Third, with regard to his claim for ineffective assistance of trial counsel and ineffective assistance of appellate counsel, Petitioner argues that it was improper for Magistrate Judge Treece to conclude that Petitioner's trial counsel's failure to raise a certain argument (about the impropriety of his arrest) does not amount to ineffective assistance of trial counsel. (Dkt. No. 41, at 13-14.) In particular, Petitioner argues that his arrest was improper because, although the police had a warrant for his arrest, they did not have a valid "search" warrant to enter his aunt's home, and therefore the entry into the aunt's home without consent and subsequent arrest of Petitioner was unlawful. (Id.)

Fourth, with regard to his claim for ineffective assistance of trial counsel and ineffective assistance of appellate counsel, Petitioner argues that it was improper for Magistrate Judge Treece to conclude that whatever prosecutorial misconduct occurred during trial was harmless, in light of the overwhelming evidence against him, because the prosecution's remarks "had the tendency to shift the burden of proof to [him]." (Id. at 14.)

For the sake of brevity, the Court will assume that Petitioner has made sufficiently specific objections to each of the recommendations in Magistrate Judge Treece's Report-Recommendation, and will therefore subject that Report-Recommendation to a de novo review.

After carefully reviewing all of the papers in this action, including Magistrate Judge Treece's Report-Recommendation and Plaintiff's Objections thereto, the Court agrees with each of the recommendations made by Magistrate Judge Treece, and rejects each of Plaintiff's Objections thereto. (Dkt. Nos. 39, 41.) Magistrate Judge Treece employed the proper legal standards, accurately recited the facts, and correctly applied the law to those facts. (Dkt. No. 39, at 6-25.) As a result, the Court accepts and adopts Magistrate Judge Treece's Report-Recommendation in its entirety for the reasons stated therein. The Court would add only three points.

First, with regard to Petitioner's argument that Magistrate Judge Treece erroneously adhered to the retroactivity bar, the Second Circuit recently clarified that "the Due Process Clause does not require the retroactive application of a new interpretation of a criminal statute by the New York Court of Appeals in [a court's] collateral review of a conviction." Henry, 2009 WL 2424572, at *5.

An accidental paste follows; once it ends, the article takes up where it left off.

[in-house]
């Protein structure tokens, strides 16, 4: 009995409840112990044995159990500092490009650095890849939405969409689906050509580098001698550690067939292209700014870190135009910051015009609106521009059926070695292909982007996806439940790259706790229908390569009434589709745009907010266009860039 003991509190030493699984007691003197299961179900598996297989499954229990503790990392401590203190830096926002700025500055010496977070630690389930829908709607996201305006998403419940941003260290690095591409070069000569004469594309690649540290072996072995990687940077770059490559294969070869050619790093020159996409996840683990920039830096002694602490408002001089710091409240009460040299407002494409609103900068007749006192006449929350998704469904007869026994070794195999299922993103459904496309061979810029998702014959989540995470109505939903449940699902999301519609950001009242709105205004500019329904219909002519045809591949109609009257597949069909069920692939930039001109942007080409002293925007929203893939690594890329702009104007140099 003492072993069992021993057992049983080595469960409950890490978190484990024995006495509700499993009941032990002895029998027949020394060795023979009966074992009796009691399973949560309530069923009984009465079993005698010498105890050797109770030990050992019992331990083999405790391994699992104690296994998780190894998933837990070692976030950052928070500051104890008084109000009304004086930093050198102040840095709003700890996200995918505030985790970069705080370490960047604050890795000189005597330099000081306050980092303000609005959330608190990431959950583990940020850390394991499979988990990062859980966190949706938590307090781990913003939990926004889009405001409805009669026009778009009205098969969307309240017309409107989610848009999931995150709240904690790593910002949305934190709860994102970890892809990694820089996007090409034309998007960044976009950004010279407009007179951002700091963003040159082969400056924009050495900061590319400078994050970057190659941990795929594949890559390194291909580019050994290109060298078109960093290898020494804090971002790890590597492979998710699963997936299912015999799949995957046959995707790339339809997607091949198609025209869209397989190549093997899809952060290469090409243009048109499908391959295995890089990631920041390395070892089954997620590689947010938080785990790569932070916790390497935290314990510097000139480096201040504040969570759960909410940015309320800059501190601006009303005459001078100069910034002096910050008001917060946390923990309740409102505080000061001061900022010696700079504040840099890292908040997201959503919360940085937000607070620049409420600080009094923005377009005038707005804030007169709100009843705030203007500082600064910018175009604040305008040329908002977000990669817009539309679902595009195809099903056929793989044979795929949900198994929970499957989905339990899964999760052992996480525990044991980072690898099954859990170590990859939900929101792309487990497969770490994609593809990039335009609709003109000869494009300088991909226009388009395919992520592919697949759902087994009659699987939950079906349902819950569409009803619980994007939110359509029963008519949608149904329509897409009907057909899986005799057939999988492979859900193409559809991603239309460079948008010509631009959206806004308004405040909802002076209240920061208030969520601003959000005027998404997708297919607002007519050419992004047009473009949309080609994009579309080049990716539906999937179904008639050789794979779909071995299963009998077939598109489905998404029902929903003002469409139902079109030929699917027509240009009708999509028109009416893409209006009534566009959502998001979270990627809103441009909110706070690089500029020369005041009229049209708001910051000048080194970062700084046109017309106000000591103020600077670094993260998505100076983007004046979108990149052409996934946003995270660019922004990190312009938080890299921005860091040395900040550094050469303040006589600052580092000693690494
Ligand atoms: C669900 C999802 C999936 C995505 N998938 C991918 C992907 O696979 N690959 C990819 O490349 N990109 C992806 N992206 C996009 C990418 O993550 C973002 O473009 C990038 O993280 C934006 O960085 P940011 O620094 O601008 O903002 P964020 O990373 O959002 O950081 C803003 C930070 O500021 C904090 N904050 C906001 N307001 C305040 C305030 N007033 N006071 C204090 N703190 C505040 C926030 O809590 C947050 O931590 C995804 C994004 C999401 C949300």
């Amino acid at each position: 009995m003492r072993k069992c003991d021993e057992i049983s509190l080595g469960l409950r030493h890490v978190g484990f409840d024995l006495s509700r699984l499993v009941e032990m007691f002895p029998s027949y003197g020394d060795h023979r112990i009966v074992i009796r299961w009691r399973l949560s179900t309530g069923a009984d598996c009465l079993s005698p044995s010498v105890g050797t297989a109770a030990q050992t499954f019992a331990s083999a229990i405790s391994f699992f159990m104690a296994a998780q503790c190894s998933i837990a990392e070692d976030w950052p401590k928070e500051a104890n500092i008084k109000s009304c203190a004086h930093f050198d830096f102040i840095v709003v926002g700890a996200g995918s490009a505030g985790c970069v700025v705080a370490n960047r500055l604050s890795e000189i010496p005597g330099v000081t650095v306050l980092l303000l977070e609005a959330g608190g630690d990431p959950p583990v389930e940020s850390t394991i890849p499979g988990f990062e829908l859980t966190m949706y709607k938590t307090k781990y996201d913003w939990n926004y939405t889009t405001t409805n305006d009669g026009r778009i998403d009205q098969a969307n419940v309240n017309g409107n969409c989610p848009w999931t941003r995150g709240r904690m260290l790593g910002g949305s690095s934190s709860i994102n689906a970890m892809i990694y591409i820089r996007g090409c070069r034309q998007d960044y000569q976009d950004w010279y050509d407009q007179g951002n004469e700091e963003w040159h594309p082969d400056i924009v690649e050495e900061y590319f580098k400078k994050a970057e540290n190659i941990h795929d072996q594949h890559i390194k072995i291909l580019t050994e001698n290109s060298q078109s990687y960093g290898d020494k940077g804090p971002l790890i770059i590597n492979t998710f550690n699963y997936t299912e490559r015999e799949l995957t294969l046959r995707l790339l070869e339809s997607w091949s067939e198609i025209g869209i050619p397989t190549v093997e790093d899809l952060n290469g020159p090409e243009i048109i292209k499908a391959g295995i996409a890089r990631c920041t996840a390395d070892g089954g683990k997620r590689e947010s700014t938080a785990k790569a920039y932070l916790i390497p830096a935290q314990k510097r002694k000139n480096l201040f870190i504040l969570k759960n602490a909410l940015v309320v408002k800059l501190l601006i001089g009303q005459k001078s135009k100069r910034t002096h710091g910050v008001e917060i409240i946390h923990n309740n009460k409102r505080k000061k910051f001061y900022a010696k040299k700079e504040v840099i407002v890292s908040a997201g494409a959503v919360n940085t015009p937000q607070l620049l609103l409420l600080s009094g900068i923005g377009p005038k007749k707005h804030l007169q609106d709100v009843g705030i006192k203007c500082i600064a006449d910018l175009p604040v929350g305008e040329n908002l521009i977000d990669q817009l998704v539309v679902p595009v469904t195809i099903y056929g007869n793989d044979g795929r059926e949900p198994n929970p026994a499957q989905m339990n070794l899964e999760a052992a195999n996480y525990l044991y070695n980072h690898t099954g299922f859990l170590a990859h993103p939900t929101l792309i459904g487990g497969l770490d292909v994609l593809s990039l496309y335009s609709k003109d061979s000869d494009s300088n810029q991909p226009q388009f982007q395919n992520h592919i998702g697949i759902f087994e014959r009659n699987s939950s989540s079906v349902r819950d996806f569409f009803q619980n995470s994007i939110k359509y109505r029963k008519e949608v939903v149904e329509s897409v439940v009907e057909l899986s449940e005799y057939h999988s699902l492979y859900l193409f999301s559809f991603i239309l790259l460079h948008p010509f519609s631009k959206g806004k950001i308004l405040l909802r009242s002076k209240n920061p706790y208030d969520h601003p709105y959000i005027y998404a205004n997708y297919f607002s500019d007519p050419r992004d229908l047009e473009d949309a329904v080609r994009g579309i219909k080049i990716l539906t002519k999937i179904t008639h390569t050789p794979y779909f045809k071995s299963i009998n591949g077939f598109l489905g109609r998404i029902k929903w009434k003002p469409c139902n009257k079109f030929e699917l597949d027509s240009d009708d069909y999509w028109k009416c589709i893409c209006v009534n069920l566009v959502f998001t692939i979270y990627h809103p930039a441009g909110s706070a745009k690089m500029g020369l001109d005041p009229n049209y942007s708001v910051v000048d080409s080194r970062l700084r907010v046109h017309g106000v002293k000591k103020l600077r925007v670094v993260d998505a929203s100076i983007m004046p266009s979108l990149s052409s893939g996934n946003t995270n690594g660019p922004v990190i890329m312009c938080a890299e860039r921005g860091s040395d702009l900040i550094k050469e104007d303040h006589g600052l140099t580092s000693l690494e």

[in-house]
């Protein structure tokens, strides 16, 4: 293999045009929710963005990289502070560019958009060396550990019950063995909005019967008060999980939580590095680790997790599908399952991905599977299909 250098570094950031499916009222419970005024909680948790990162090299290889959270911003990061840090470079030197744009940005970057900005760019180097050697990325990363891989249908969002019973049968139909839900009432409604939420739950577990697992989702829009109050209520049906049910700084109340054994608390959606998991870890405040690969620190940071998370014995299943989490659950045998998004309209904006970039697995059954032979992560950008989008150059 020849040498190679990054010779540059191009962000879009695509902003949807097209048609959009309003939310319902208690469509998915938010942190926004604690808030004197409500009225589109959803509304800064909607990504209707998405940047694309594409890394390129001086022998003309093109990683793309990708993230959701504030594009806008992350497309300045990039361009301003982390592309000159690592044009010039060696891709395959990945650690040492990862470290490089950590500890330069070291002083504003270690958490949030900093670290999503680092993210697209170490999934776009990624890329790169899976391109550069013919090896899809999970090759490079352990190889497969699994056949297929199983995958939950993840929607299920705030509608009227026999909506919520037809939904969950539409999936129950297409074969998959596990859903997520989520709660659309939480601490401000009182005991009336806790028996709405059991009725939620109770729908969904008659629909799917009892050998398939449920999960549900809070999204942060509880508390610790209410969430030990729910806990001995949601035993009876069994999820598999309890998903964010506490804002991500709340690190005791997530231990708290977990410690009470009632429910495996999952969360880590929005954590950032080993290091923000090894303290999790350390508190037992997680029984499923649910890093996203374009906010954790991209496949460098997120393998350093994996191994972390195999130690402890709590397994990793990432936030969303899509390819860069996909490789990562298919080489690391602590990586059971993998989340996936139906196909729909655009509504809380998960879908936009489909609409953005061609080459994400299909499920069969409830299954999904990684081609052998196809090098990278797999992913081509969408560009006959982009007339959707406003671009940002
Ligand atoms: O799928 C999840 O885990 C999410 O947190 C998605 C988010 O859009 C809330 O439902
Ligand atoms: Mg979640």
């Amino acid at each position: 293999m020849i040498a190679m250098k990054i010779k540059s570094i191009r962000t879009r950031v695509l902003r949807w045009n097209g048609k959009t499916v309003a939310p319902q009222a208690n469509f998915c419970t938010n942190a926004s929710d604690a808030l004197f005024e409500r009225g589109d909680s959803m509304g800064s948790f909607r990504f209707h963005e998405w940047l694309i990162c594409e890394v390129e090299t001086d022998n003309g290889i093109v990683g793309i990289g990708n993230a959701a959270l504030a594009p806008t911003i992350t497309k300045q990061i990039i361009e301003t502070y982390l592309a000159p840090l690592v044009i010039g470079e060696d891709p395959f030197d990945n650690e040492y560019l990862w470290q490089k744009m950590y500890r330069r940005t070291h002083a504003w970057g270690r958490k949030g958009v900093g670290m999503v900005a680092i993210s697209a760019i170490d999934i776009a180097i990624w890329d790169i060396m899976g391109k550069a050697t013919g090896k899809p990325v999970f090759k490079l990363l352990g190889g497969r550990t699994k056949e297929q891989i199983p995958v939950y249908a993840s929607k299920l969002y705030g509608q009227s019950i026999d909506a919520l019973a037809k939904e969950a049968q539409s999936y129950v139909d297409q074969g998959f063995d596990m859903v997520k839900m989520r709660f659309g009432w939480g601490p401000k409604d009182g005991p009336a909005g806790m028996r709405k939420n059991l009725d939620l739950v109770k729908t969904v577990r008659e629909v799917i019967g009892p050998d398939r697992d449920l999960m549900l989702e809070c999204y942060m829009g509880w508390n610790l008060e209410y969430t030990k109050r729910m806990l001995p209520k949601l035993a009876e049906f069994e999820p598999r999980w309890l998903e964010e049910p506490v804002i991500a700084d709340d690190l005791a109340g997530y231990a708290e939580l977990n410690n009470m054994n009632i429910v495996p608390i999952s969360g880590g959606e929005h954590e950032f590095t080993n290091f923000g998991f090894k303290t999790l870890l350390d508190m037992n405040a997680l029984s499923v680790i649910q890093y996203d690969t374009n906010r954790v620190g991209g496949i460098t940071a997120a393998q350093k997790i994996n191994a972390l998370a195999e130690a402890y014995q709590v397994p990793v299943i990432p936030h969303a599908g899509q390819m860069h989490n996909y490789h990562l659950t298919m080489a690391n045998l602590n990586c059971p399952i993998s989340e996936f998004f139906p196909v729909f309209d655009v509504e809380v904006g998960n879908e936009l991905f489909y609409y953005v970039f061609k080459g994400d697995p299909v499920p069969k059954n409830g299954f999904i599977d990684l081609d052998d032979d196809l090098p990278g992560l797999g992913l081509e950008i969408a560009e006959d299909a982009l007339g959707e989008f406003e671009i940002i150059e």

Second, with regard to Petitioner's argument that Magistrate Judge Treece failed to engage in a Fiore analysis, to the extent that "the 2004 rulings in Payne and Gonzalez . . . held that a depraved indifference theory should not be charged or that a jury verdict of depraved indifference murder should not stand if a trial or reviewing court concludes that the evidence would only support a verdict of intentional murder, they represent a decided sea change in New York law as previously established by Green, Register, Gallagher, and Sanchez." Policano v. Herbert, 453 F.3d 79, 88 (2d Cir. 2006). In other words, at least prior to this 2004 line of cases, there is no doubt that a criminal defendant could be charged with both depraved indifference and intentional murder. Petitioner was charged in March 2000. Moreover, the Second Circuit's holding in Henry makes clear that a court reviewing a habeas petition that asserts an impropriety with a charge and/or conviction must apply the law in place at the time of the charge and/or conviction.

Third, and finally, as noted above, the change in the law regarding a depraved indifference charge did not become official until the Feingold decision in 2006 (see Henry, 2009 WL 2424572, at *2-5), and Petitioner's conviction became final in August 2004.

ACCORDINGLY, it is

ORDERED that Magistrate Judge Treece's Report-Recommendation (Dkt. No. 39) is ACCEPTED and ADOPTED in its entirety; and it is further

ORDERED that the Second Amended Petition for a Writ of Habeas Corpus (Dkt. No. 27) is DENIED and DISMISSED in all regards; and it is further

ORDERED that a certificate of appealability not issue with respect to any of the claims set forth in the Petition as Plaintiff has not made a "substantial showing of the denial of a constitutional right" pursuant to 28 U.S.C. § 2253(c)(2).